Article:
But obviously the limited print runs are owing to the fact that beside the support of his printers, he has no other sponsorship to help cushion the cost and he is therefore printing it on his school teacher’s salary, which obviously is not that much.

Turning to the strong points, the book’s carefully selected Bible verses, easy-to-read layout and colourful imagery could easily make it a favourite among school going Christians or on the coffee tables of front desk reception areas.

And if the artist’s intention was to make the drawings appear like cartoons for a bit of humour, they do not really deliver in this area but their strength however is in driving home his Bible inspired messages as witty illustrative tool.

Still, looking at his unrelenting drive and the fierce energy to keep producing these booklets it seems there are many more editions of the University of Life series to come and clearly with every edition Nasando will gain more experience to place him in good stead as a Zambian author of illustrated booklets. Besides, publishing is no easy task at all, otherwise every other person would have written something by now.

For the past two years, he has been an English teacher at Chumwe Primary School in Mkushi district – which happens to have Grade 8 classes although it remains a primary school. Before joining the school, he was employed by USAID as a graphic designer and layout artist after having left Chudleigh House School in Lusaka where he initiated a once popular School Art Festival.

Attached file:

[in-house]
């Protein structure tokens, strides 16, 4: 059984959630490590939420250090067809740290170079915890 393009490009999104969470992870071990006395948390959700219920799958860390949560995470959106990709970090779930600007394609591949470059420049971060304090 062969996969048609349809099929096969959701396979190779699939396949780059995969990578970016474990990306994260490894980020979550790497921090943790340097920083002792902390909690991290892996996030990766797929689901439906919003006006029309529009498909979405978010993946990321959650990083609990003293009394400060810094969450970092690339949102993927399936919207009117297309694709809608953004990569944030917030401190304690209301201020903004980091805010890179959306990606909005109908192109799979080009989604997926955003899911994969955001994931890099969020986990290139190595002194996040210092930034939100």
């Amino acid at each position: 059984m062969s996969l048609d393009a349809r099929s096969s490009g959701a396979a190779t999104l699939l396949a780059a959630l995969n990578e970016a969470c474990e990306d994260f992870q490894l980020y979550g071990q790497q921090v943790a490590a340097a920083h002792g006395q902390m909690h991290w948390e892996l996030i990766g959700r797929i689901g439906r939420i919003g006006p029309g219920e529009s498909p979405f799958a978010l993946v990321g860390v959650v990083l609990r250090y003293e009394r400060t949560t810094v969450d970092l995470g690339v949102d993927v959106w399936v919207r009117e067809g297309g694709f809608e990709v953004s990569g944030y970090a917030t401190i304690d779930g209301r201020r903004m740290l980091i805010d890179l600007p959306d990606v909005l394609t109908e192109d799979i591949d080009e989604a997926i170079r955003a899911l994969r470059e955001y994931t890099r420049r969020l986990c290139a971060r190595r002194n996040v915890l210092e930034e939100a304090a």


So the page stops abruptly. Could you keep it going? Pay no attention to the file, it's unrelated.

Prior to a teaching career, he simultaneously studied for an Art Teachers Diploma alongside Graphic Design at the Evelyn Hone College graduating in 2003, but it was after completing Grade 12 in 1996 that he was inspired to take art seriously after some years of apprenticeship under his Livingstone-based mentor the seasoned painter Vincent Maonde. Similarly in the spirit of mentorship, for the two editions he has worked with two school-going children namely Chola Nsemiwe for the first and Maurice Kakoma for the second edition, both of whom are in Grade 11 this year.
For now he intends to continue working in a rural area because he believes this environment has its own enchantment, and a serenity that soothes and enhances one’s imagination which he supposes can be hard to achieve in large cities.

Wednesday, 5 February 2014

Five young Zambian artists to watch in 2014

By Andrew Mulenga

We are already a month into 2014 but it is not too late to list a handful of promising rising stars that are bound to make an impact on the Zambian art scene this year. 

Giga Psych (pen on paper) by Emmanuel Chibaye
In the author’s humble opinion there are five, imminent stars who stand out from the rest of the pack, of course they vary in terms of experience and this draft class is not deep but there is still plenty of potential and promise in the bunch. One could make an all-inclusive list with every rookie on the scene, but that would be long, boring and uncompetitive.